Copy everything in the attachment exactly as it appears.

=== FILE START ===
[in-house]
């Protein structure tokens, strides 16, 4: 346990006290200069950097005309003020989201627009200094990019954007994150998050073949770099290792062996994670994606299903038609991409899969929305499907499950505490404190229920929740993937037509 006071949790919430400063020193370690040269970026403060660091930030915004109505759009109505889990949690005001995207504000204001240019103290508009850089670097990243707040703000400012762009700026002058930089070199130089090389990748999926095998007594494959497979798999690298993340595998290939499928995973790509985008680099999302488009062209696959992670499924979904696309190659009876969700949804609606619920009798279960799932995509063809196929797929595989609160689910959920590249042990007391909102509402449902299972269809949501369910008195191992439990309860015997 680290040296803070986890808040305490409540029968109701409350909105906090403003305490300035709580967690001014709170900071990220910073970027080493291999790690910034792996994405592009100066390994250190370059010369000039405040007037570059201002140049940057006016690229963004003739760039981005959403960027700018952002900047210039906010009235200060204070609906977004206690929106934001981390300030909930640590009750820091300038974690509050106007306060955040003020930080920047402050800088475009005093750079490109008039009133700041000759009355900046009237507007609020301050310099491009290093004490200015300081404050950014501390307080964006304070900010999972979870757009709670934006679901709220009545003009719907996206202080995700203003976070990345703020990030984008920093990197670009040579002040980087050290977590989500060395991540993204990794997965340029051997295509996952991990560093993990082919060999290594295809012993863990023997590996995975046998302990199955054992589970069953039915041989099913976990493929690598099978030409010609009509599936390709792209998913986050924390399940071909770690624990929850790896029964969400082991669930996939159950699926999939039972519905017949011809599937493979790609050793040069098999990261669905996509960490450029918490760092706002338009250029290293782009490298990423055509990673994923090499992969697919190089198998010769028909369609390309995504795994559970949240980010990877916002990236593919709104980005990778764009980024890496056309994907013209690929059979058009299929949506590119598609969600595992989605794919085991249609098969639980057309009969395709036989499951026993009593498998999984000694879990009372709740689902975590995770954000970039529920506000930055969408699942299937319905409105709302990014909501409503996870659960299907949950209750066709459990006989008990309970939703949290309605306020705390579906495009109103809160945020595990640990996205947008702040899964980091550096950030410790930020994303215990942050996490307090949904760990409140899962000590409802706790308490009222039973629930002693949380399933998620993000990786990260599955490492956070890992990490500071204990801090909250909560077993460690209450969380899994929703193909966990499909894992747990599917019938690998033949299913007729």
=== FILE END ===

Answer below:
[in-house]
């Protein structure tokens, strides 16, 4: 346990006290200069950097005309003020989201627009200094990019954007994150998050073949770099290792062996994670994606299903038609991409899969929305499907499950505490404190229920929740993937037509 006071949790919430400063020193370690040269970026403060660091930030915004109505759009109505889990949690005001995207504000204001240019103290508009850089670097990243707040703000400012762009700026002058930089070199130089090389990748999926095998007594494959497979798999690298993340595998290939499928995973790509985008680099999302488009062209696959992670499924979904696309190659009876969700949804609606619920009798279960799932995509063809196929797929595989609160689910959920590249042990007391909102509402449902299972269809949501369910008195191992439990309860015997 680290040296803070986890808040305490409540029968109701409350909105906090403003305490300035709580967690001014709170900071990220910073970027080493291999790690910034792996994405592009100066390994250190370059010369000039405040007037570059201002140049940057006016690229963004003739760039981005959403960027700018952002900047210039906010009235200060204070609906977004206690929106934001981390300030909930640590009750820091300038974690509050106007306060955040003020930080920047402050800088475009005093750079490109008039009133700041000759009355900046009237507007609020301050310099491009290093004490200015300081404050950014501390307080964006304070900010999972979870757009709670934006679901709220009545003009719907996206202080995700203003976070990345703020990030984008920093990197670009040579002040980087050290977590989500060395991540993204990794997965340029051997295509996952991990560093993990082919060999290594295809012993863990023997590996995975046998302990199955054992589970069953039915041989099913976990493929690598099978030409010609009509599936390709792209998913986050924390399940071909770690624990929850790896029964969400082991669930996939159950699926999939039972519905017949011809599937493979790609050793040069098999990261669905996509960490450029918490760092706002338009250029290293782009490298990423055509990673994923090499992969697919190089198998010769028909369609390309995504795994559970949240980010990877916002990236593919709104980005990778764009980024890496056309994907013209690929059979058009299929949506590119598609969600595992989605794919085991249609098969639980057309009969395709036989499951026993009593498998999984000694879990009372709740689902975590995770954000970039529920506000930055969408699942299937319905409105709302990014909501409503996870659960299907949950209750066709459990006989008990309970939703949290309605306020705390579906495009109103809160945020595990640990996205947008702040899964980091550096950030410790930020994303215990942050996490307090949904760990409140899962000590409802706790308490009222039973629930002693949380399933998620993000990786990260599955490492956070890992990490500071204990801090909250909560077993460690209450969380899994929703193909966990499909894992747990599917019938690998033949299913007729």